Joseph Beuys was a very particular artist with a strong bond with nature. Many of his works are made of felt, because it is a material he was very obsessed with, due to its resistance qualities. In fact, he had some traumatic experience that influenced his art a lot: in 1943, he was militating in the german aviation in the Second World War, and his plane was shot down. He was then rescued by nomads in the Crimea, and with them he learned their medicine and the special bond they had with nature. He was then called “the shaman artist”. The artist said “I don’t use shamanism to refer to death, but vice versa – through shamanism, I refer to the fatal character of the times we live in. But at the same time I also point out that the fatal character of the present can be overcome in the future.”

To play this performance, Beuys was taken from the airport by an ambulance and brought to the gallery, as he didn’t want to touch the american soil.
He went in the gallery room with just a stick and a felt cover, and stayed there with a coyote for eight hours a day. At first, the coyote was aggressive with the artist, but then he managed to domesticate the animal. About this performance, Beuys said: “I wanted to isolate myself, insulate myself, see nothing of America other than the coyote.”

This symbolises the possible union between men and nature, a union that the artist firmly believe is necessary to be restored. Another example of this feeling by the artist was the artwork titled 7000 Oaks – City Forestation Instead of City Administration, during Documenta 7 in 1982. This resembles the idea of “social sculpture”, a wok of art created by people: the artist invited Documenta visitors to buy a stone to allow an oak to be planted. He reached the symbolic number of 7000 oaks planted.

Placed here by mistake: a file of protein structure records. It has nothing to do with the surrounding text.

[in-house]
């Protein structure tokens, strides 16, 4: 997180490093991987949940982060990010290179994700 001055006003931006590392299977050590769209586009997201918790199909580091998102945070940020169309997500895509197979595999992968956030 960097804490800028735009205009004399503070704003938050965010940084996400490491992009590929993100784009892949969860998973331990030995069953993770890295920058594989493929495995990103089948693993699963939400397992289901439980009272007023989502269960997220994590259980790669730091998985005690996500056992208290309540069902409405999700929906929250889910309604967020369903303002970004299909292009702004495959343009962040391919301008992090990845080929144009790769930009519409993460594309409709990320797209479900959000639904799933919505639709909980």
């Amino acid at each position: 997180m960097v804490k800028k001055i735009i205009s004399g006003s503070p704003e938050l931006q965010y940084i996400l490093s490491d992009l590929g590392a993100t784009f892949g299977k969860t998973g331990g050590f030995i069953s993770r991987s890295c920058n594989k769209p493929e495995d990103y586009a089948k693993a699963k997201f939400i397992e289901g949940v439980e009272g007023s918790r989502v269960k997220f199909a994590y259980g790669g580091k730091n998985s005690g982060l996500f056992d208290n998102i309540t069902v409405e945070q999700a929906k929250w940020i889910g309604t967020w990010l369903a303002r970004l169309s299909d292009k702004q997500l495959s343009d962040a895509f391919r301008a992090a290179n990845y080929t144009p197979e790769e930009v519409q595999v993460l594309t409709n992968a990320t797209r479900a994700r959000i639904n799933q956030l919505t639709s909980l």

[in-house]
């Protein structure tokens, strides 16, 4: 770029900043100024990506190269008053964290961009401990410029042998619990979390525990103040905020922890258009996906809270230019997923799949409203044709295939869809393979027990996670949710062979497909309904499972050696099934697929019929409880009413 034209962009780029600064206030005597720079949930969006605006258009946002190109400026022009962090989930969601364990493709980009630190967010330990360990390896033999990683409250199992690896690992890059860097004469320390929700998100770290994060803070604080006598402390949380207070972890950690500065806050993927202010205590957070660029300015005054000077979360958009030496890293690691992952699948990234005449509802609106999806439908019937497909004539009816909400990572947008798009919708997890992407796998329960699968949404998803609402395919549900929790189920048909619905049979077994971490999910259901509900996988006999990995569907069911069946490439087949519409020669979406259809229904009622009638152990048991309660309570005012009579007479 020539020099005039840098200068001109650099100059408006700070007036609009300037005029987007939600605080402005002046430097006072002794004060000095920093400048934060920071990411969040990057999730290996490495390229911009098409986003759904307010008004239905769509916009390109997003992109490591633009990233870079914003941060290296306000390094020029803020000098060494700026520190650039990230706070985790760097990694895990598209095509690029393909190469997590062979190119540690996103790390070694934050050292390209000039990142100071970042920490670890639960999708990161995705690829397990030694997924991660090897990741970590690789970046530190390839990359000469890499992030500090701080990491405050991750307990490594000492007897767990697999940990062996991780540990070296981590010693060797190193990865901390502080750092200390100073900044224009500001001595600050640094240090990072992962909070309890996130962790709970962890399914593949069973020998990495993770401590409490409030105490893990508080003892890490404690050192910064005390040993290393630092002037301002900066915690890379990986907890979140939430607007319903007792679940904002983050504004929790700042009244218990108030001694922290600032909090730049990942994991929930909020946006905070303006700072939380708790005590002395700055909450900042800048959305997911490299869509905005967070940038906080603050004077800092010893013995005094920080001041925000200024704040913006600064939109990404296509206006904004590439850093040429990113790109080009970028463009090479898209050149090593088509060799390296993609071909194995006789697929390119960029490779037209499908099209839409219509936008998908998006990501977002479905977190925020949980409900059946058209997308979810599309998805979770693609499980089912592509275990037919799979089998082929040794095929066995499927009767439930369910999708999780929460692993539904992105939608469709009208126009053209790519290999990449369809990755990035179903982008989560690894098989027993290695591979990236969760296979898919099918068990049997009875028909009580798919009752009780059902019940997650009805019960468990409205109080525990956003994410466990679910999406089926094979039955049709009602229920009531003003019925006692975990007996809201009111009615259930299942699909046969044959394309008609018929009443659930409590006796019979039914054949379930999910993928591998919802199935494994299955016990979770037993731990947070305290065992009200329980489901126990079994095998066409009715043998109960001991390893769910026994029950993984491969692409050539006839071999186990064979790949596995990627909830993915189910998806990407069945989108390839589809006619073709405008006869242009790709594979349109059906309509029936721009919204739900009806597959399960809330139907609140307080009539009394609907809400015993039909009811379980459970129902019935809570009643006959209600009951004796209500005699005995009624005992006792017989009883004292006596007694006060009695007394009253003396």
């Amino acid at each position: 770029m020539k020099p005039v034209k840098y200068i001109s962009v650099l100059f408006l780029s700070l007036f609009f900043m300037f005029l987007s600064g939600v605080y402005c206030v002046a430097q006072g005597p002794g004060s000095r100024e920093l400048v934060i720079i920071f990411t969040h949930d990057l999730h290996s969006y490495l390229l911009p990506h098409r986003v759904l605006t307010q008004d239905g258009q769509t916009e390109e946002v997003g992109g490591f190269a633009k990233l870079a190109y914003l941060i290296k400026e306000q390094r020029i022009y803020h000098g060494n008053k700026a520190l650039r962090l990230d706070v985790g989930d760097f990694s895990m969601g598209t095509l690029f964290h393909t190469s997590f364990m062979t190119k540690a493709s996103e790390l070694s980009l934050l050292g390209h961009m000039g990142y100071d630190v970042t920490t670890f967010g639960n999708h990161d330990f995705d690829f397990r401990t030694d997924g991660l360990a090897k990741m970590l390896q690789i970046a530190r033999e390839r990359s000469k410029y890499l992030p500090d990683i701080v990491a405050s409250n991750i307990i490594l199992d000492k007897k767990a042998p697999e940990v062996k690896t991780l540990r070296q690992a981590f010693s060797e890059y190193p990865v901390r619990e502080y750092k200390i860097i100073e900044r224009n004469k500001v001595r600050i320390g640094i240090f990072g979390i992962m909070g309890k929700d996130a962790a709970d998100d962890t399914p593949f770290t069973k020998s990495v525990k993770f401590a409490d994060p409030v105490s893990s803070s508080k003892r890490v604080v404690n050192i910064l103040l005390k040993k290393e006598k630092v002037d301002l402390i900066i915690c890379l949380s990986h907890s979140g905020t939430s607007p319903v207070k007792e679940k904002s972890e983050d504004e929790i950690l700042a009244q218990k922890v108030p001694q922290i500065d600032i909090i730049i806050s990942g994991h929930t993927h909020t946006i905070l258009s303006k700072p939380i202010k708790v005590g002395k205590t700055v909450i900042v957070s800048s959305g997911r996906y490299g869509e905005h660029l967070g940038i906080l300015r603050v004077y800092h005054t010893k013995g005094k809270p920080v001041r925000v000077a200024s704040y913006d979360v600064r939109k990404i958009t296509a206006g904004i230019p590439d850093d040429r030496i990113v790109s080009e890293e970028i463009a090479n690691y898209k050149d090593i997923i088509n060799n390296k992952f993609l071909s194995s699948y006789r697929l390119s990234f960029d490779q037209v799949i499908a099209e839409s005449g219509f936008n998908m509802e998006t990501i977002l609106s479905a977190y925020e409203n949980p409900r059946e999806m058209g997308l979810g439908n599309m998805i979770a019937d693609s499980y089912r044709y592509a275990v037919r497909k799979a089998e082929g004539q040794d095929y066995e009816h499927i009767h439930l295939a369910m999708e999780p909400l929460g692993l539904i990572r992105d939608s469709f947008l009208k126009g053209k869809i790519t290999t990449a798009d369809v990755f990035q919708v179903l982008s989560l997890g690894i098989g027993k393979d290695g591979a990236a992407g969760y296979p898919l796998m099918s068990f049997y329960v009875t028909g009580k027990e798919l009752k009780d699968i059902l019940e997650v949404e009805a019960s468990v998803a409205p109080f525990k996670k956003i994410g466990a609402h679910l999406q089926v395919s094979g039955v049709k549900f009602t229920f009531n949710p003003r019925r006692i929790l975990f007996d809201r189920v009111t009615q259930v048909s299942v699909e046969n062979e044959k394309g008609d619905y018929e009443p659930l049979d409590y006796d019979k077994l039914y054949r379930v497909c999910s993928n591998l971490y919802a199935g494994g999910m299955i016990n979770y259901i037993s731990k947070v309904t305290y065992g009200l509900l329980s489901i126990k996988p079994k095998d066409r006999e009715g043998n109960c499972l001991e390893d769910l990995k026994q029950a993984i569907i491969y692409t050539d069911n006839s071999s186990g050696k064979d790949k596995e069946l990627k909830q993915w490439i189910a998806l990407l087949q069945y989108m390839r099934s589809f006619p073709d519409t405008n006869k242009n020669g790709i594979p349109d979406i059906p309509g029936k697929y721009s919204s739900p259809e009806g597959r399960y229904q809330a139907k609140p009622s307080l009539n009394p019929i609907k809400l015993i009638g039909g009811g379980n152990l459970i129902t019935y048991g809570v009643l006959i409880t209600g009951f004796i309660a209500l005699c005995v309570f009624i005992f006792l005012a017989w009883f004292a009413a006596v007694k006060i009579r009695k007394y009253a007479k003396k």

In this case, although the real work of art is the actual performance, that can never be reproduced exactly in the same way, we still have photographs and a video, available on vimeo: https://vimeo.com/5904032.
– M.C.

See also: Beuys (the film), 2017


BEUYS Joseph, What’s Art?: Conversation with Joseph Beuys, Clairview Books, 2004

BORER Alain, The Essential Joseph Beuys. London, Thames and Hudson, 1996




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